My grandfather Mordechai, later called by all who knew him in Edelény as Maksi Bacsi,
traveled to Omañi from Borsod to meet one of the Goldstein sisters. He liked, he told
the matchmaker who arranged the meeting, the brunette and not the red-head.
Although my grandfather was twelve years her senior, he married my grandmother Millie
(Mindl) whom –as my mother used to say- he adored, and settled in Edelény. There he engaged
in commerce and trade and ventured into investing in a coal mine, where he lost most of the
money that was originally intended for his daughters’ dowries.
The youngest of their eleven children, Piroshka, died as an infant, followed by Kato
who fell ill and died at age ten. My mother Olga was the fifth child. She grew up in a
loving Orthodox family where, she liked to tell, there were no fights among the siblings;
on the contrary, she always added, the older brothers and sisters took care of the younger
My mother attended grammar school and prepared for the gymnasium subjects in Edelény,
and she traveled to neighboring Miskolc to take the required examinations.
By 1929 her oldest brothers Jozsi and Feri were already in Mexico, where they had joined
a fellow landsman. Due to the high altitude and climate conditions in Mexico City, Feri
returned to Hungary a little after where he married and luckily survived the Holocaust,
although the fate of his wife and child was not so fortunate.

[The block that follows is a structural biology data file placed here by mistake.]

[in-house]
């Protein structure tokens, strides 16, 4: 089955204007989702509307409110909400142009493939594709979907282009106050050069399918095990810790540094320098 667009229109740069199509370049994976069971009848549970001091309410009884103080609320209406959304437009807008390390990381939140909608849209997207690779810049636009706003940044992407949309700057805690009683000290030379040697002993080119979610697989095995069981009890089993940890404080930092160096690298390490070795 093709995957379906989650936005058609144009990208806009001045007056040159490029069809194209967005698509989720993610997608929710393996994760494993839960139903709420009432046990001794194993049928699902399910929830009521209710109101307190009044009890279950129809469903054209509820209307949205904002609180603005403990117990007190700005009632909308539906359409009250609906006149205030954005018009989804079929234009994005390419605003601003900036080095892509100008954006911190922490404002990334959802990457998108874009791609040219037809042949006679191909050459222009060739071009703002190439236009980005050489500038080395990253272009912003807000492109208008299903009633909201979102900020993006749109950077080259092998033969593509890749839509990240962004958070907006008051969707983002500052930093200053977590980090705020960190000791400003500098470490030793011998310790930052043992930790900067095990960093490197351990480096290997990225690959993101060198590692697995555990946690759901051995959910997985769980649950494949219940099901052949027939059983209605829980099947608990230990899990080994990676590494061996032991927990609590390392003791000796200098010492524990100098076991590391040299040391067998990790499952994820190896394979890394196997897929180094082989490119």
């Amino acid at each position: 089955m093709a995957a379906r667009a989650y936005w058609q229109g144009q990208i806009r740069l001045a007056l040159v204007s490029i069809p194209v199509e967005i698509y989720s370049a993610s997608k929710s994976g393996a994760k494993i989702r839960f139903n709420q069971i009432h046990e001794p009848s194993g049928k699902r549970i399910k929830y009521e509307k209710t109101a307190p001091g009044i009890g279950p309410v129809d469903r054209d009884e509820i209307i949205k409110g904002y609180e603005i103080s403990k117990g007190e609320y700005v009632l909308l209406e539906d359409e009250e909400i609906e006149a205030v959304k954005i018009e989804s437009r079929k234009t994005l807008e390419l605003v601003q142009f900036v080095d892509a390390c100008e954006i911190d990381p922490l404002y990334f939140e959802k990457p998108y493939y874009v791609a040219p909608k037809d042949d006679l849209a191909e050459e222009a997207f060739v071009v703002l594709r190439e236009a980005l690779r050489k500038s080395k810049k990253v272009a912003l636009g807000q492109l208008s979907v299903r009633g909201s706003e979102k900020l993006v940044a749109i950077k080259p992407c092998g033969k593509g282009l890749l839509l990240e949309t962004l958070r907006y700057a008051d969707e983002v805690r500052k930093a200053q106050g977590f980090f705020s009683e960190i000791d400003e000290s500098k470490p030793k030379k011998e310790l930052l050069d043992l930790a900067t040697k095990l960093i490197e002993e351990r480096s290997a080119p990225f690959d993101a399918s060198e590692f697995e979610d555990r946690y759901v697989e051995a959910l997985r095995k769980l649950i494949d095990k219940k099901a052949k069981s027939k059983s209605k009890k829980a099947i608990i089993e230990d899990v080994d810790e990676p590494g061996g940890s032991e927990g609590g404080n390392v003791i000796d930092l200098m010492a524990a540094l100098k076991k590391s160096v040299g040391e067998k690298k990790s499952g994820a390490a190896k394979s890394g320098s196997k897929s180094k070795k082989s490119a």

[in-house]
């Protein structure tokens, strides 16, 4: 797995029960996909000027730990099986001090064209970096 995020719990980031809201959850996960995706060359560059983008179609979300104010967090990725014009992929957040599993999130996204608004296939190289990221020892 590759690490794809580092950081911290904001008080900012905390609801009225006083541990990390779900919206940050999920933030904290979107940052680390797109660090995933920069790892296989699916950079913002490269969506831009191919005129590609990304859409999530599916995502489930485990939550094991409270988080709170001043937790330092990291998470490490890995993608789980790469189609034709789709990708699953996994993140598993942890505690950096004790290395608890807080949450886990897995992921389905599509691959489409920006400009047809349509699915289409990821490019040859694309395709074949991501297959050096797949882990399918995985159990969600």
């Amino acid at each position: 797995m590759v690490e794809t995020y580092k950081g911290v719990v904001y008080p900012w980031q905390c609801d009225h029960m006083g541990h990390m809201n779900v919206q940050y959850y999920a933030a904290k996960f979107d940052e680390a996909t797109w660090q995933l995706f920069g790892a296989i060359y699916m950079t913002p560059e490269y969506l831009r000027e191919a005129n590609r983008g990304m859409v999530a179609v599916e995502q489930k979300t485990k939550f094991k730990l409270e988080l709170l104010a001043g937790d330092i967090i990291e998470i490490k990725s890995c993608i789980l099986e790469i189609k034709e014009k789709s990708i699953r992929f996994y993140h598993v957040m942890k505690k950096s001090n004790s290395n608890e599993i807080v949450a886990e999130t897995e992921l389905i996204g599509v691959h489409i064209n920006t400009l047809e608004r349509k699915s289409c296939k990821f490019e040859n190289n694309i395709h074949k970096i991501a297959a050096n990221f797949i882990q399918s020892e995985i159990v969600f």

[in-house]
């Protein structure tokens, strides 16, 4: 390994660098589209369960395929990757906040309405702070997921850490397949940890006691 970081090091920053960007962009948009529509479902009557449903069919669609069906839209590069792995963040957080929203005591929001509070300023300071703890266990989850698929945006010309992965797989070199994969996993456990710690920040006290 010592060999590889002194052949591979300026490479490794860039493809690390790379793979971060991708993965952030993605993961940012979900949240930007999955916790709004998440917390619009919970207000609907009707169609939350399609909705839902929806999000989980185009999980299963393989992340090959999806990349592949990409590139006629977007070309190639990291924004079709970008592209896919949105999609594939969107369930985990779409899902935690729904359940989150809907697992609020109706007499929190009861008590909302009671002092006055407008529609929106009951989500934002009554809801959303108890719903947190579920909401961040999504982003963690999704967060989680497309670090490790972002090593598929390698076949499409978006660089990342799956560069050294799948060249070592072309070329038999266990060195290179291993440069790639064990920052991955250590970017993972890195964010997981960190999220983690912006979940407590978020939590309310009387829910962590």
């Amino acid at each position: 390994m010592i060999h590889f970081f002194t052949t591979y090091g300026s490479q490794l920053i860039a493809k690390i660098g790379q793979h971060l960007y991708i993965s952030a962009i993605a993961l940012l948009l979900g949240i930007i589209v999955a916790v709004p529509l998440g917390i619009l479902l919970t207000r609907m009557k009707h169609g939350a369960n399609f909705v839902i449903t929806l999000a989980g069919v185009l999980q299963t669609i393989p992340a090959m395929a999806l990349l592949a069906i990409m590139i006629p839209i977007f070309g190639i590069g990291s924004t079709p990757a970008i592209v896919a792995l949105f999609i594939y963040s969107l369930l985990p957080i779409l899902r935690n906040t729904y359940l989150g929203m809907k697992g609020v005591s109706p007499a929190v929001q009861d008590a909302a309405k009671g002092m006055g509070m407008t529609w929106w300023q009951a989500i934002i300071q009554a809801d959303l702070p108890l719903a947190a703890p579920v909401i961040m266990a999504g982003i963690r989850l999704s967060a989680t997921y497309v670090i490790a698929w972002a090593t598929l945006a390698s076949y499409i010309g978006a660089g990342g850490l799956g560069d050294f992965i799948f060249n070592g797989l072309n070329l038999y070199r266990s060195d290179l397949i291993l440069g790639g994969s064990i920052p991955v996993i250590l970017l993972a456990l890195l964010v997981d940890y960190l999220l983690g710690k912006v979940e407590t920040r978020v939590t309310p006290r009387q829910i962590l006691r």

A few years after Jozsi immigrated to Mexico, other siblings followed. First Gela and
then Klari, both of whom married other Hungarian Jews who were also seeking refuge in the
In 1939 my mother, her sister Magda and their younger brother Béla, who was then seventeen years
old, received visas to enter Mexico. They took the train from Budapest to Hamburg from where
they sailed in the Orinoco to America. During the voyage –my mother recounted later
spent most of the time in her cabin crying because she somehow knew she would not see her
parents again, and that –she added- "is the saddest thing of all".
While at sea, on September first, 1939 my mother and the rest of the passengers in the
Orinoco learned of the invasion of Poland. After six weeks from the time they left Hamburg
and a brief stop in Havana, where they were not allowed to disembark, they finally arrived
to the shores of the port of Veracruz in Mexico.
Permission to print image granted by www.simplonpc.co.uk
on July 16, 2009.
Below is the poem that Bandi (Endre Haber), my mother’s oldest nephew who was killed in
Auschwitz, wrote after my mother and her siblings left Edelény.
Translation courtesy of George Hoffman, Budapest 2008
Half of Edelény is empty
Half of Edelény is crying
We said fairwell to Béla, Olga and Magda
It was hard on us; it was a farewell with lots of cries
Olga and the others have left
They probably never come back
Since they are going very far, to Mexico
They’ve gone far away, never to return probably
Mexico is far, more than 100 kilometers away
This made our life full of cries
They got on a train the goal is Happiness
Hopefully their life will become sweeter
Than the tzures here at home
We Jews have a sorrowful life here
But we truest God to help us
Endre Háber from Heves
August 21, 1939
1My daughter Adina recorded the interview she made of "Babi Olga" in Mexico City in 2001.